• Requests for exceptions to these procedures should be made to the Dean of Students for student groups or the VP for Finance and Business Affairs for other groups.

Alcohol Shipments and Delivery

It is prohibited for any student, regardless of age, to have alcohol shipped to the mailroom at Rhodes College. The mailroom will inform the Office of Community Standards if/when shipments of alcohol are received. This is a violation of the Social and Alcohol Policy.

Tennessee Law on Alcohol

The following summary is provided to promote increased awareness of the Tennessee laws concerning alcoholic beverages. This summary is not intended to be a restatement of the law nor a summary of all of the laws relating to alcoholic beverages. All members of the Rhodes community are responsible for compliance with the state laws governing the use of alcohol.

Regarding alcohol consumption, according to Tennessee law, it is illegal:

  • For any person or group of legal drinking age to sell, furnish, or provide alcoholic beverages to any person under twenty-one years of age;
  • For any person under the age of twenty-one to purchase, receive, or possess alcoholic beverages;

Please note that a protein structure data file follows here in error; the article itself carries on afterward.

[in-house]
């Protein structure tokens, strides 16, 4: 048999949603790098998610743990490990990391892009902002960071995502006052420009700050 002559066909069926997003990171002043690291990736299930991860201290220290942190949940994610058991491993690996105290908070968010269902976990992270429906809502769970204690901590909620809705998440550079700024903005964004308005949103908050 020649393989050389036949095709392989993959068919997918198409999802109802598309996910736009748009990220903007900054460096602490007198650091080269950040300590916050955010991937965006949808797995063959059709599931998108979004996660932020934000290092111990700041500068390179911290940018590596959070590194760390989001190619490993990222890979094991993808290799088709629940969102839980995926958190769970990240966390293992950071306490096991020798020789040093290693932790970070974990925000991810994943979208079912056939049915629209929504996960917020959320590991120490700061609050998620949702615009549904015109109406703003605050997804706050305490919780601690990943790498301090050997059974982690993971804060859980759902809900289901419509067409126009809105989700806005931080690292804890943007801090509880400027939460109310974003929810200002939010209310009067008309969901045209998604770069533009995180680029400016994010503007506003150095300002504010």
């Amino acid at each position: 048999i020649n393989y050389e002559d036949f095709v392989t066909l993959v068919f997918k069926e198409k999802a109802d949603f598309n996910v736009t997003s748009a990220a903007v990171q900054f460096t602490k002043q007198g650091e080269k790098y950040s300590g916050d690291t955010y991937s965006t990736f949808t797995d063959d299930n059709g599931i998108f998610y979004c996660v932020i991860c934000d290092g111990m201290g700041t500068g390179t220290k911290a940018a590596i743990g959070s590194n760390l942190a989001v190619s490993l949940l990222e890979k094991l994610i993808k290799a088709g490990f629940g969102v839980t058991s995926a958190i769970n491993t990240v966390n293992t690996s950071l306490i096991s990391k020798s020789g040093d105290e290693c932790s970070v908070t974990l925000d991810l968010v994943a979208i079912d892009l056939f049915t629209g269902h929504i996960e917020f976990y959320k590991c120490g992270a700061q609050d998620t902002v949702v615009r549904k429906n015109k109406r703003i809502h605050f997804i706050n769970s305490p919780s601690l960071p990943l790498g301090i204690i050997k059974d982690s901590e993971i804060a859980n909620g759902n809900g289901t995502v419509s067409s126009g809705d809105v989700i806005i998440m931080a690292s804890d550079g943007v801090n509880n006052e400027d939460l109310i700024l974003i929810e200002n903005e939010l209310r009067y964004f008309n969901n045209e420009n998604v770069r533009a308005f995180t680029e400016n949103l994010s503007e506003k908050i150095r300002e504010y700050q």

• For any person to make a false statement to the effect that the individual is twenty-one years of age or older for the purpose of obtaining alcoholic beverages;
  • For any person or group to sell alcoholic beverages without a license;
  • For any person or group of legal drinking age to sell or furnish any alcoholic beverages to any person who is known to be visibly intoxicated, or to any person who appears to habitually drink alcoholic beverages to excess, or to any person who appears to be a habitual user of narcotics or other habit-forming drugs.

Regarding alcohol and driving a motor vehicle, according to Tennessee law, it is illegal:

  • To drive or be in physical control of a motor vehicle if a person is under twenty-one years of age and registers .02 or more blood-alcohol content (BAC); for individuals who are twenty-one or over, the blood-alcohol test level is set at .08.
  • To consume any alcoholic beverage or possess an open container of alcoholic beverage while operating a motor vehicle.

Partial summary of punishments for offenses related to alcohol and motor vehicles:

  • The offense of driving while impaired (.02 or greater BAC) for a person under age twenty-one (21) is a Class A misdemeanor punishable by a driver’s license suspension of one (1) year and by a fine of two-hundred fifty dollars ($250). As additional punishment, the court may impose public service work.
  • The offense of driving while the driver is in possession of an open container of alcohol, or of a beverage containing any amount of alcohol, is a Class C misdemeanor punishable by a fine to be established by the court.